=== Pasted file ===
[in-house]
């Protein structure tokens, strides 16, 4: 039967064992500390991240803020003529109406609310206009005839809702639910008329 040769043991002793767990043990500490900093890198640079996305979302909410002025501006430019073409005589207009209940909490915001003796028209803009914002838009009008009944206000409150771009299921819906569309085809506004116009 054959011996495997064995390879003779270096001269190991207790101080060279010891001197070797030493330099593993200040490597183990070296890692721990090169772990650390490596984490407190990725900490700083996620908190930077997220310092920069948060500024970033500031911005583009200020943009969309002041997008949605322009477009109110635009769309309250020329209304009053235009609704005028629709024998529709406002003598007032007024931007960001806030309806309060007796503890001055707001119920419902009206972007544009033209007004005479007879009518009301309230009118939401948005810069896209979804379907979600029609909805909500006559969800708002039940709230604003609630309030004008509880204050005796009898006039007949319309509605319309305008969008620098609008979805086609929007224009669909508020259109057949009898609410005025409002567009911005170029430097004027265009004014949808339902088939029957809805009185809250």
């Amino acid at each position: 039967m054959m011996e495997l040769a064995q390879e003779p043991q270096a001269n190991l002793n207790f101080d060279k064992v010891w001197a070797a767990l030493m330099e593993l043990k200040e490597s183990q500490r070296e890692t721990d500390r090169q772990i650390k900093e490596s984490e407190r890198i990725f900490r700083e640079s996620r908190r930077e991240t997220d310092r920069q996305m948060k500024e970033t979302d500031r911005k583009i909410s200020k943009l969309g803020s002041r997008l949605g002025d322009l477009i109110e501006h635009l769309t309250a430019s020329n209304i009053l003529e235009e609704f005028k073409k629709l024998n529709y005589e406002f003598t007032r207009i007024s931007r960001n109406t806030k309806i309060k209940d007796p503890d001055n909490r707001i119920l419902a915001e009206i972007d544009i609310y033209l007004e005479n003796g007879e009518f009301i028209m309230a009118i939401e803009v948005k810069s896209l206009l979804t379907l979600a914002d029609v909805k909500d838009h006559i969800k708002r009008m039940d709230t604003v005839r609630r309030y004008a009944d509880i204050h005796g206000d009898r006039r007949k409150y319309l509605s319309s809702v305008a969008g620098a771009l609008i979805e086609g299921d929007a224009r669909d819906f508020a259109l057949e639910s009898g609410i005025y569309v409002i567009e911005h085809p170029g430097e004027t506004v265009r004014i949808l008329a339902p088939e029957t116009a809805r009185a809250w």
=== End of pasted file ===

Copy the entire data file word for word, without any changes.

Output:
[in-house]
């Protein structure tokens, strides 16, 4: 039967064992500390991240803020003529109406609310206009005839809702639910008329 040769043991002793767990043990500490900093890198640079996305979302909410002025501006430019073409005589207009209940909490915001003796028209803009914002838009009008009944206000409150771009299921819906569309085809506004116009 054959011996495997064995390879003779270096001269190991207790101080060279010891001197070797030493330099593993200040490597183990070296890692721990090169772990650390490596984490407190990725900490700083996620908190930077997220310092920069948060500024970033500031911005583009200020943009969309002041997008949605322009477009109110635009769309309250020329209304009053235009609704005028629709024998529709406002003598007032007024931007960001806030309806309060007796503890001055707001119920419902009206972007544009033209007004005479007879009518009301309230009118939401948005810069896209979804379907979600029609909805909500006559969800708002039940709230604003609630309030004008509880204050005796009898006039007949319309509605319309305008969008620098609008979805086609929007224009669909508020259109057949009898609410005025409002567009911005170029430097004027265009004014949808339902088939029957809805009185809250």
């Amino acid at each position: 039967m054959m011996e495997l040769a064995q390879e003779p043991q270096a001269n190991l002793n207790f101080d060279k064992v010891w001197a070797a767990l030493m330099e593993l043990k200040e490597s183990q500490r070296e890692t721990d500390r090169q772990i650390k900093e490596s984490e407190r890198i990725f900490r700083e640079s996620r908190r930077e991240t997220d310092r920069q996305m948060k500024e970033t979302d500031r911005k583009i909410s200020k943009l969309g803020s002041r997008l949605g002025d322009l477009i109110e501006h635009l769309t309250a430019s020329n209304i009053l003529e235009e609704f005028k073409k629709l024998n529709y005589e406002f003598t007032r207009i007024s931007r960001n109406t806030k309806i309060k209940d007796p503890d001055n909490r707001i119920l419902a915001e009206i972007d544009i609310y033209l007004e005479n003796g007879e009518f009301i028209m309230a009118i939401e803009v948005k810069s896209l206009l979804t379907l979600a914002d029609v909805k909500d838009h006559i969800k708002r009008m039940d709230t604003v005839r609630r309030y004008a009944d509880i204050h005796g206000d009898r006039r007949k409150y319309l509605s319309s809702v305008a969008g620098a771009l609008i979805e086609g299921d929007a224009r669909d819906f508020a259109l057949e639910s009898g609410i005025y569309v409002i567009e911005h085809p170029g430097e004027t506004v265009r004014i949808l008329a339902p088939e029957t116009a809805r009185a809250w």